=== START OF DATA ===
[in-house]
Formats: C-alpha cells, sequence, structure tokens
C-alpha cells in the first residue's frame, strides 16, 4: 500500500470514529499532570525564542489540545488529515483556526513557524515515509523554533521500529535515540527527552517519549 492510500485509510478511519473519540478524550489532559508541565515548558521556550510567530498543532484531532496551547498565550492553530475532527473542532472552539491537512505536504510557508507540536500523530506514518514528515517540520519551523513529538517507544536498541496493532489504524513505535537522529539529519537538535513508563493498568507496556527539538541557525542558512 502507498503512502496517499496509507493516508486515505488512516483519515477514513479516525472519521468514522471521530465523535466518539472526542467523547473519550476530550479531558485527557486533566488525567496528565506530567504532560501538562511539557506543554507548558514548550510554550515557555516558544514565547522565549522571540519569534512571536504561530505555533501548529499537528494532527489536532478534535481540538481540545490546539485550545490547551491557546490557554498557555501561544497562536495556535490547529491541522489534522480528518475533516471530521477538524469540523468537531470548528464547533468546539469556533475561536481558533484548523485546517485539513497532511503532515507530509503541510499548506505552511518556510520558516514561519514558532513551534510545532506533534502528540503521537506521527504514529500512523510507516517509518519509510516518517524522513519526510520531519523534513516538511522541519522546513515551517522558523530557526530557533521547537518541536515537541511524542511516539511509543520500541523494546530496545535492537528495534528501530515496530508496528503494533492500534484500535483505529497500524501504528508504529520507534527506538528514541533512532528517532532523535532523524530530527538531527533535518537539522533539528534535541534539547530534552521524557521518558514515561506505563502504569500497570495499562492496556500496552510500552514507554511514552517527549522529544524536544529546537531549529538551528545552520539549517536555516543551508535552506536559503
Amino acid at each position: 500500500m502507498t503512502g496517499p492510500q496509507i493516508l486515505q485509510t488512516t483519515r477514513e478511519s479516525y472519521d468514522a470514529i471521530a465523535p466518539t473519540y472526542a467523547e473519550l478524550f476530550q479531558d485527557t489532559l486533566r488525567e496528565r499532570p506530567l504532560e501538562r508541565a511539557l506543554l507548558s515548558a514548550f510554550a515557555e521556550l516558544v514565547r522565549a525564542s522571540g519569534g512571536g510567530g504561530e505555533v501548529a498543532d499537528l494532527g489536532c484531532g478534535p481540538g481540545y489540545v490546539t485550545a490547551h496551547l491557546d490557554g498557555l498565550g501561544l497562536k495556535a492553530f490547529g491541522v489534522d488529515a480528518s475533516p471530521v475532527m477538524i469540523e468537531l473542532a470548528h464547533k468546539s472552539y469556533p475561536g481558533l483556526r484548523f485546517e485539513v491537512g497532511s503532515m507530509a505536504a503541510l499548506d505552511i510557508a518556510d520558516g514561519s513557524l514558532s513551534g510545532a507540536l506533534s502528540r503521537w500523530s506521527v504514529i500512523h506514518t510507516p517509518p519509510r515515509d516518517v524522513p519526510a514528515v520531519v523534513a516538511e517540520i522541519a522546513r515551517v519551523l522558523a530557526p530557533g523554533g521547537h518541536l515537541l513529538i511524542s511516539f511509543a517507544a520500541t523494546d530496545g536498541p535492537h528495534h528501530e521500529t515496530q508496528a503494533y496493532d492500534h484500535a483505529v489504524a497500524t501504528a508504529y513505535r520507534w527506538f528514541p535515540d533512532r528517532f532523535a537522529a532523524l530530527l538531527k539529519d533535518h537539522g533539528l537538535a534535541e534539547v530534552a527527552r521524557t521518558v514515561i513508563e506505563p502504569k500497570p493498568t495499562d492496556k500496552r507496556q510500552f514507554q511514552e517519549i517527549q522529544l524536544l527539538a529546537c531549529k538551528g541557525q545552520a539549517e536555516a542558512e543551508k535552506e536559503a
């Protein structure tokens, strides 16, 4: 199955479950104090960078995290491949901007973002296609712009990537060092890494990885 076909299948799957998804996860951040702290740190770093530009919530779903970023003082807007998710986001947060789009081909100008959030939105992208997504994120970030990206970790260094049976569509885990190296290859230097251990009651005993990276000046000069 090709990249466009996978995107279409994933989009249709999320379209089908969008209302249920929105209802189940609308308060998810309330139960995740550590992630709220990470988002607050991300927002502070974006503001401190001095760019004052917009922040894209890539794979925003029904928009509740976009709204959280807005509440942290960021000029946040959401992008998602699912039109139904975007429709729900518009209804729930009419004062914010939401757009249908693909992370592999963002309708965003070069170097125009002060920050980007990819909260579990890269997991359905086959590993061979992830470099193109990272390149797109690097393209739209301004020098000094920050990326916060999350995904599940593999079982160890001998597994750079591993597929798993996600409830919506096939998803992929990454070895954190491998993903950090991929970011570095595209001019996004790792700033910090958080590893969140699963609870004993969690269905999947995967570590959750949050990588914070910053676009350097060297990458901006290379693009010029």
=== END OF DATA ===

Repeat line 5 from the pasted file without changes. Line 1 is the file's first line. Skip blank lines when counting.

């Protein structure tokens, strides 16, 4: 199955479950104090960078995290491949901007973002296609712009990537060092890494990885 076909299948799957998804996860951040702290740190770093530009919530779903970023003082807007998710986001947060789009081909100008959030939105992208997504994120970030990206970790260094049976569509885990190296290859230097251990009651005993990276000046000069 090709990249466009996978995107279409994933989009249709999320379209089908969008209302249920929105209802189940609308308060998810309330139960995740550590992630709220990470988002607050991300927002502070974006503001401190001095760019004052917009922040894209890539794979925003029904928009509740976009709204959280807005509440942290960021000029946040959401992008998602699912039109139904975007429709729900518009209804729930009419004062914010939401757009249908693909992370592999963002309708965003070069170097125009002060920050980007990819909260579990890269997991359905086959590993061979992830470099193109990272390149797109690097393209739209301004020098000094920050990326916060999350995904599940593999079982160890001998597994750079591993597929798993996600409830919506096939998803992929990454070895954190491998993903950090991929970011570095595209001019996004790792700033910090958080590893969140699963609870004993969690269905999947995967570590959750949050990588914070910053676009350097060297990458901006290379693009010029």